A tennis game in the background means you don't get too bored; ditto for some loud music. (Roland Garros is on right now, so I'm watching that between coffee, blogging, and cleaning.)
And now, back to the stables...I mean, the boys' room.

Sunday, June 04, 2006

6 Strange Things

More than you wanted to know…

Thanks to Jona, who tagged me, I’m getting to do a meme on six strange facts about me.

1. I dream every night, and sometimes the dreams are so real I get confused when I wake up - am I awake? Is this still the dream? Sometimes I dream about things that happen, and that makes it even more surreal.

2. My great-grandmother claimed to be a witch. She said she put a curse on the reservoir that covered her town with water. (Everyone had been bought out and forced to move) A few years later, the reservoir dried up. My great-grandmother was rather proud, I think, of being a witch.

3. I knew I was going to have twins before I got pregnant. (Actually, someone I barely knew told me he thought I'd have twins, and I believed him enough that when I got pregnant, I was sure it was twins...and it was.)

4. I'm pretty normal - so this is getting hard now, lol. Um...4. Well, I can draw Anything at all, once I've seen it. (I have a really good visual memory)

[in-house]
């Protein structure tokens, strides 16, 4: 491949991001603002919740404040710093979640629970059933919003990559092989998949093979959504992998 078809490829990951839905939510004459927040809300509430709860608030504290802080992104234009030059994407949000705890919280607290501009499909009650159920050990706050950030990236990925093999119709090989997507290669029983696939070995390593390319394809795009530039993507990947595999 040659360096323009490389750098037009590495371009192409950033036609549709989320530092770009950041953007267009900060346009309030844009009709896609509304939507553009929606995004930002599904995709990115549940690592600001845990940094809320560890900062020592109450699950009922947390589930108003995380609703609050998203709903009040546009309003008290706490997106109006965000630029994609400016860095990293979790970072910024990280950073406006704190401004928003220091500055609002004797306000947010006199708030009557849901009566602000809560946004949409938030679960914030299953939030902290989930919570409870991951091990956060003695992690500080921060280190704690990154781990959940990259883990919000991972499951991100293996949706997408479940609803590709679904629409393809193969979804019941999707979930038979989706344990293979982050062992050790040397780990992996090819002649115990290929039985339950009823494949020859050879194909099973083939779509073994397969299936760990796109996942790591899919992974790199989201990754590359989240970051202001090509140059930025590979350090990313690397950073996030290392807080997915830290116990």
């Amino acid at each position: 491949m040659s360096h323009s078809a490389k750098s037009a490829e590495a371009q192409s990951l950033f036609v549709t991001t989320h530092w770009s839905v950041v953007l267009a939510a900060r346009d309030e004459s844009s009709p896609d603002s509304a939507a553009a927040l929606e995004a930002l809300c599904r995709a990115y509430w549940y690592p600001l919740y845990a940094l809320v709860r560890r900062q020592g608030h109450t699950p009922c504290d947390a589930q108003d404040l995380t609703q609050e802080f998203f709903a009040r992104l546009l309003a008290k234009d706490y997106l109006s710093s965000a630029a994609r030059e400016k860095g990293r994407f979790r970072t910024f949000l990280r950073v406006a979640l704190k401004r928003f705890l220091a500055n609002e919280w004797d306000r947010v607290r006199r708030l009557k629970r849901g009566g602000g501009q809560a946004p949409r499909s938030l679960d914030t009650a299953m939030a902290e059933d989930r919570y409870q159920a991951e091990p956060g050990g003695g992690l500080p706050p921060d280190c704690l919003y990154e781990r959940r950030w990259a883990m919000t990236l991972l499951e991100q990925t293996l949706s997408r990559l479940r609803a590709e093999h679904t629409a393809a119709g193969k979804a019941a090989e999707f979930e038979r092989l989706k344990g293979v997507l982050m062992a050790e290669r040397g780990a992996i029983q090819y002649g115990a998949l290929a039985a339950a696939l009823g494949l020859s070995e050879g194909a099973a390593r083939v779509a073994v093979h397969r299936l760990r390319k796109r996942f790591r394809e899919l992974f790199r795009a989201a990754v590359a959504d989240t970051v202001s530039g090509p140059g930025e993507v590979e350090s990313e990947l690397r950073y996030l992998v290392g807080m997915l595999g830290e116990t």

5. At the same time, I forget everything else, and my kids call me "Dorie" (from "Finding Nemo") because I forget to pick them up at school, or forget meetings (I just forgot one this week - and the guy called me up and asked if everything was all right - poor chap thought I might have been in an accident. Truth was, I completely forgot I was supposed to meet him.) or forget lunch dates...

6. I'm a geek. I don't care about fashion, shoes, movie stars, or gossip magazines. I have no idea why. My best friend is a shoe designer, I was good friends with Andie MacDowell when we were modeling, and most of the polo players show up in the gossip magazines - so you'd think I'd take the slightest interest...but I really don't. Sorry. I'd rather rant about saving the planet, pollution, politics, or education, so I really think I'm a geek. (does that count for a strange thing?)

I tag:
Wyn, Daisy, Chey, and Ann...

Saturday, June 03, 2006

Kelsey's Secret (part 2)

"The mirror," said the nurse. "Show her the mirror, it will all come back." Those were her first words. I didn’t like her voice. It was hard and grated in my head.
Silver flashed as the doctor picked up a hand mirror from the table next to him and held it up in front of my face.